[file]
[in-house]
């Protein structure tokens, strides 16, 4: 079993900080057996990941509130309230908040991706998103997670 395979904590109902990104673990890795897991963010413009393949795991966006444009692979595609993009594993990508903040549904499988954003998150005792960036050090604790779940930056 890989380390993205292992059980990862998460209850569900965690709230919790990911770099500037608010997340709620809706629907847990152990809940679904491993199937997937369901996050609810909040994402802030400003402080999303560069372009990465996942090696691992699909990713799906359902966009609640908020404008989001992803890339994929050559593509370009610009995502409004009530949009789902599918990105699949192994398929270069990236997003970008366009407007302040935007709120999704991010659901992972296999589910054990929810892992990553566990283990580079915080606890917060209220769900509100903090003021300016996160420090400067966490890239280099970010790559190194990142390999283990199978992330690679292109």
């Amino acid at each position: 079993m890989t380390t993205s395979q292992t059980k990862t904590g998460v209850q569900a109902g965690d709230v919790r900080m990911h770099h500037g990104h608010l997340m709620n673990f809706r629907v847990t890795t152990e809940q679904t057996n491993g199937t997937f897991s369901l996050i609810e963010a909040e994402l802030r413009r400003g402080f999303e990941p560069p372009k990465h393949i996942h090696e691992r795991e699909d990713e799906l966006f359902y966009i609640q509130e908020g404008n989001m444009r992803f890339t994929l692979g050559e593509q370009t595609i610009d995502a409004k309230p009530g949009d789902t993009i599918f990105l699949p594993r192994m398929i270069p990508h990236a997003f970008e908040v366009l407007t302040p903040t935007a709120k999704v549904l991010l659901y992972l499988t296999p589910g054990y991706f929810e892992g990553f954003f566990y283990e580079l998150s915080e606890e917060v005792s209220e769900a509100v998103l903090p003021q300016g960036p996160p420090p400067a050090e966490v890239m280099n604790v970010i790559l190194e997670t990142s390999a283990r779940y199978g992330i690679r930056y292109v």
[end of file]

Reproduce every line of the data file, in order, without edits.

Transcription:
[in-house]
């Protein structure tokens, strides 16, 4: 079993900080057996990941509130309230908040991706998103997670 395979904590109902990104673990890795897991963010413009393949795991966006444009692979595609993009594993990508903040549904499988954003998150005792960036050090604790779940930056 890989380390993205292992059980990862998460209850569900965690709230919790990911770099500037608010997340709620809706629907847990152990809940679904491993199937997937369901996050609810909040994402802030400003402080999303560069372009990465996942090696691992699909990713799906359902966009609640908020404008989001992803890339994929050559593509370009610009995502409004009530949009789902599918990105699949192994398929270069990236997003970008366009407007302040935007709120999704991010659901992972296999589910054990929810892992990553566990283990580079915080606890917060209220769900509100903090003021300016996160420090400067966490890239280099970010790559190194990142390999283990199978992330690679292109």
């Amino acid at each position: 079993m890989t380390t993205s395979q292992t059980k990862t904590g998460v209850q569900a109902g965690d709230v919790r900080m990911h770099h500037g990104h608010l997340m709620n673990f809706r629907v847990t890795t152990e809940q679904t057996n491993g199937t997937f897991s369901l996050i609810e963010a909040e994402l802030r413009r400003g402080f999303e990941p560069p372009k990465h393949i996942h090696e691992r795991e699909d990713e799906l966006f359902y966009i609640q509130e908020g404008n989001m444009r992803f890339t994929l692979g050559e593509q370009t595609i610009d995502a409004k309230p009530g949009d789902t993009i599918f990105l699949p594993r192994m398929i270069p990508h990236a997003f970008e908040v366009l407007t302040p903040t935007a709120k999704v549904l991010l659901y992972l499988t296999p589910g054990y991706f929810e892992g990553f954003f566990y283990e580079l998150s915080e606890e917060v005792s209220e769900a509100v998103l903090p003021q300016g960036p996160p420090p400067a050090e966490v890239m280099n604790v970010i790559l190194e997670t990142s390999a283990r779940y199978g992330i690679r930056y292109v």